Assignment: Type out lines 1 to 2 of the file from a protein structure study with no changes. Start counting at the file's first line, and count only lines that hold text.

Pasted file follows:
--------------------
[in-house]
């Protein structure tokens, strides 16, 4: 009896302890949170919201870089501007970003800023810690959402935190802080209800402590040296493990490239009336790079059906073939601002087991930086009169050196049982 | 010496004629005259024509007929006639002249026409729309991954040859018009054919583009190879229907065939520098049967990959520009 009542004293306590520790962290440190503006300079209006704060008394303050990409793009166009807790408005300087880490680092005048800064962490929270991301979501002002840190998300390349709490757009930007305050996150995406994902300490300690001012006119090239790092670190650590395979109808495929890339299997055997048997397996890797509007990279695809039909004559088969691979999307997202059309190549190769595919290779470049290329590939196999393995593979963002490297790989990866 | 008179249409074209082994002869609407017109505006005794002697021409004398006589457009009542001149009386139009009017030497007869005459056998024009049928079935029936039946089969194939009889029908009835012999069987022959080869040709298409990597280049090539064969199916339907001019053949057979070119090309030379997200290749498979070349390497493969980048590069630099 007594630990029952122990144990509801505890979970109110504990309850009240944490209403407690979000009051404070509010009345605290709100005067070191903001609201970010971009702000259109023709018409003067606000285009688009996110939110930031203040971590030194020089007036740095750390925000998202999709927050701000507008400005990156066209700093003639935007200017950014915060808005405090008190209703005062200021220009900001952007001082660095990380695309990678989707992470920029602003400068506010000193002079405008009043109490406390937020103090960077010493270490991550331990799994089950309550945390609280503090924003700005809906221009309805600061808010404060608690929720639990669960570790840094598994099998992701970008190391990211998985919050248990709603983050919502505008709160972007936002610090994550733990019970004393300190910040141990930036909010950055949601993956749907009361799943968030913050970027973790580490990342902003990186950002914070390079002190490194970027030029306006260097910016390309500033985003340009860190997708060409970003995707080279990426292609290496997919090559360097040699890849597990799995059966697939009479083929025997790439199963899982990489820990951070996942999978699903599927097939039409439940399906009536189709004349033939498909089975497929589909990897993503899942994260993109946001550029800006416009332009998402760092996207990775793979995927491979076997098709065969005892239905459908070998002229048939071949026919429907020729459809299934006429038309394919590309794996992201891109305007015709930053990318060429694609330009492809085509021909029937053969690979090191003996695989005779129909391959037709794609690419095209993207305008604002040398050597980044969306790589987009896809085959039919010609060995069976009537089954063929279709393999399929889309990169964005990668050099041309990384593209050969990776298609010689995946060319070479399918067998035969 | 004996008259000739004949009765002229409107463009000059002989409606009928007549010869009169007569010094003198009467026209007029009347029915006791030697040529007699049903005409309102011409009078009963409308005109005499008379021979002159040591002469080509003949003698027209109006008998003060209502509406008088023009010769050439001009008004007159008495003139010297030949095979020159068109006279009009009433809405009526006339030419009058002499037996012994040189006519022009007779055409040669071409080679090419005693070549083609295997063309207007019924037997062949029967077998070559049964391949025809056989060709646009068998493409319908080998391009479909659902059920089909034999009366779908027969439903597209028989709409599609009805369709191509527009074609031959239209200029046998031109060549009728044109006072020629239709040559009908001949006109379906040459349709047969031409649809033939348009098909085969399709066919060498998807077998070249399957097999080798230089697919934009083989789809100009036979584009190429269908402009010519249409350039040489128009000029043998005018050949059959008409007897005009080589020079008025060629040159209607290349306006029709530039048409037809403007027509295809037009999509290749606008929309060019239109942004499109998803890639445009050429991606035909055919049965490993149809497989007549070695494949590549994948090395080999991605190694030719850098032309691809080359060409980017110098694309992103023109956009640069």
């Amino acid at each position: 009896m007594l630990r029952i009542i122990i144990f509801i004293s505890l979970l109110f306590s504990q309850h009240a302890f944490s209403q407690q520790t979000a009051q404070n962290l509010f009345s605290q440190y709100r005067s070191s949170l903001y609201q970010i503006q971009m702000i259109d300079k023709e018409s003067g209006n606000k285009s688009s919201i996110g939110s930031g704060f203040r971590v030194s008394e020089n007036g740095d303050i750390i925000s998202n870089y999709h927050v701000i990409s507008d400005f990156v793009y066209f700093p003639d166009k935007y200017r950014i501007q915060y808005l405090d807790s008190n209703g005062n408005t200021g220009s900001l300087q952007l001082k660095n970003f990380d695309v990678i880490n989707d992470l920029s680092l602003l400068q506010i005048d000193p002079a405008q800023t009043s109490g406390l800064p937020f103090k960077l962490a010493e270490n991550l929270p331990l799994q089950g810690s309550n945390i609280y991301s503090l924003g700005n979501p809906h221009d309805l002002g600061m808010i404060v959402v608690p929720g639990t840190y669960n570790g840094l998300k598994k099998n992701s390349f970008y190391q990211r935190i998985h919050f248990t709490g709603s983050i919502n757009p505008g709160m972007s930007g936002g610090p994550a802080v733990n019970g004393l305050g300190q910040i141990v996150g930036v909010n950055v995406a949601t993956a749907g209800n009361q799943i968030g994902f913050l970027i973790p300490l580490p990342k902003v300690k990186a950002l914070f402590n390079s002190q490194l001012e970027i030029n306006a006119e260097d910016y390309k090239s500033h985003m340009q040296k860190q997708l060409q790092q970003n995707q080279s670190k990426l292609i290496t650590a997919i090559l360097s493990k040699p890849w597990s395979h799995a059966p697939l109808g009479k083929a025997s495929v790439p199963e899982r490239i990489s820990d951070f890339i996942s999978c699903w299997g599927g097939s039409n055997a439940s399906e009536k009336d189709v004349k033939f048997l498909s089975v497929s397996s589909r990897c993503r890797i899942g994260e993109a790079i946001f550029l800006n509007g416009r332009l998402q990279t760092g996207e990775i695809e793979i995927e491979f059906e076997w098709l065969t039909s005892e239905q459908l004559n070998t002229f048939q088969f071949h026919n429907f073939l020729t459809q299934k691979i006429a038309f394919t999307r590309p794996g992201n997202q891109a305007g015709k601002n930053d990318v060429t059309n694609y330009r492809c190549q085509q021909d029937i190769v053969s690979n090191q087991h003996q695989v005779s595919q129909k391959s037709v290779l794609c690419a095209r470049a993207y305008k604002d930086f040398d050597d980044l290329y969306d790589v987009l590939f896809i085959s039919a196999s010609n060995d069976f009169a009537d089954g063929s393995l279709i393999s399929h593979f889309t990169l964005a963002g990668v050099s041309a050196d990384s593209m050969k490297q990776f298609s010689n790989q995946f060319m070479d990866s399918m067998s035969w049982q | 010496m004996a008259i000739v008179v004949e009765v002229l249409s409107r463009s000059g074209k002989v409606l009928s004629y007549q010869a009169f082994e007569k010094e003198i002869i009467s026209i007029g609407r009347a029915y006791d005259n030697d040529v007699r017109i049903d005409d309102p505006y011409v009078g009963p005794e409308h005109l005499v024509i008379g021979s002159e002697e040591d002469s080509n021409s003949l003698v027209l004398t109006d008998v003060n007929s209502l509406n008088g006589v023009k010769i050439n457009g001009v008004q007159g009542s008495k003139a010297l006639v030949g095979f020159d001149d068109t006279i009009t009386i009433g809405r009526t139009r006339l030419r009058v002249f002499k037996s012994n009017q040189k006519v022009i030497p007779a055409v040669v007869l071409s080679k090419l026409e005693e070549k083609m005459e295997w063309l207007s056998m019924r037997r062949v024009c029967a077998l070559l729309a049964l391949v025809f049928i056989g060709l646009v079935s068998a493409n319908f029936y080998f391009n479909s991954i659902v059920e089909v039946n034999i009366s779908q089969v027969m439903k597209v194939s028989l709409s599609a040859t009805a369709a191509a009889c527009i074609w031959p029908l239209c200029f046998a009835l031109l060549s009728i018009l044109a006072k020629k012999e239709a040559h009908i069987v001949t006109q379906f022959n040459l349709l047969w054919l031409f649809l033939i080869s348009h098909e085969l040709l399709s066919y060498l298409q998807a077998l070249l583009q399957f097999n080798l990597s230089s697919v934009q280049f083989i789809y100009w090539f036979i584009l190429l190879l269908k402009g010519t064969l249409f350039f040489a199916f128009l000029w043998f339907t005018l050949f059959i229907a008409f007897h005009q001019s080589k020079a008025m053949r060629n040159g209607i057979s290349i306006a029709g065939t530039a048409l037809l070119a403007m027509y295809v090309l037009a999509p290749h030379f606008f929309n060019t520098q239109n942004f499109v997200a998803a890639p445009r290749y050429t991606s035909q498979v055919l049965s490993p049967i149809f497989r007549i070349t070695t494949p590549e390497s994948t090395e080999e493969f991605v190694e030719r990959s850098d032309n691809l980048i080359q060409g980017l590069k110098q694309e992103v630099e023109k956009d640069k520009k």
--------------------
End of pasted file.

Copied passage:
[in-house]
């Protein structure tokens, strides 16, 4: 009896302890949170919201870089501007970003800023810690959402935190802080209800402590040296493990490239009336790079059906073939601002087991930086009169050196049982 | 010496004629005259024509007929006639002249026409729309991954040859018009054919583009190879229907065939520098049967990959520009 009542004293306590520790962290440190503006300079209006704060008394303050990409793009166009807790408005300087880490680092005048800064962490929270991301979501002002840190998300390349709490757009930007305050996150995406994902300490300690001012006119090239790092670190650590395979109808495929890339299997055997048997397996890797509007990279695809039909004559088969691979999307997202059309190549190769595919290779470049290329590939196999393995593979963002490297790989990866 | 008179249409074209082994002869609407017109505006005794002697021409004398006589457009009542001149009386139009009017030497007869005459056998024009049928079935029936039946089969194939009889029908009835012999069987022959080869040709298409990597280049090539064969199916339907001019053949057979070119090309030379997200290749498979070349390497493969980048590069630099 007594630990029952122990144990509801505890979970109110504990309850009240944490209403407690979000009051404070509010009345605290709100005067070191903001609201970010971009702000259109023709018409003067606000285009688009996110939110930031203040971590030194020089007036740095750390925000998202999709927050701000507008400005990156066209700093003639935007200017950014915060808005405090008190209703005062200021220009900001952007001082660095990380695309990678989707992470920029602003400068506010000193002079405008009043109490406390937020103090960077010493270490991550331990799994089950309550945390609280503090924003700005809906221009309805600061808010404060608690929720639990669960570790840094598994099998992701970008190391990211998985919050248990709603983050919502505008709160972007936002610090994550733990019970004393300190910040141990930036909010950055949601993956749907009361799943968030913050970027973790580490990342902003990186950002914070390079002190490194970027030029306006260097910016390309500033985003340009860190997708060409970003995707080279990426292609290496997919090559360097040699890849597990799995059966697939009479083929025997790439199963899982990489820990951070996942999978699903599927097939039409439940399906009536189709004349033939498909089975497929589909990897993503899942994260993109946001550029800006416009332009998402760092996207990775793979995927491979076997098709065969005892239905459908070998002229048939071949026919429907020729459809299934006429038309394919590309794996992201891109305007015709930053990318060429694609330009492809085509021909029937053969690979090191003996695989005779129909391959037709794609690419095209993207305008604002040398050597980044969306790589987009896809085959039919010609060995069976009537089954063929279709393999399929889309990169964005990668050099041309990384593209050969990776298609010689995946060319070479399918067998035969 | 004996008259000739004949009765002229409107463009000059002989409606009928007549010869009169007569010094003198009467026209007029009347029915006791030697040529007699049903005409309102011409009078009963409308005109005499008379021979002159040591002469080509003949003698027209109006008998003060209502509406008088023009010769050439001009008004007159008495003139010297030949095979020159068109006279009009009433809405009526006339030419009058002499037996012994040189006519022009007779055409040669071409080679090419005693070549083609295997063309207007019924037997062949029967077998070559049964391949025809056989060709646009068998493409319908080998391009479909659902059920089909034999009366779908027969439903597209028989709409599609009805369709191509527009074609031959239209200029046998031109060549009728044109006072020629239709040559009908001949006109379906040459349709047969031409649809033939348009098909085969399709066919060498998807077998070249399957097999080798230089697919934009083989789809100009036979584009190429269908402009010519249409350039040489128009000029043998005018050949059959008409007897005009080589020079008025060629040159209607290349306006029709530039048409037809403007027509295809037009999509290749606008929309060019239109942004499109998803890639445009050429991606035909055919049965490993149809497989007549070695494949590549994948090395080999991605190694030719850098032309691809080359060409980017110098694309992103023109956009640069």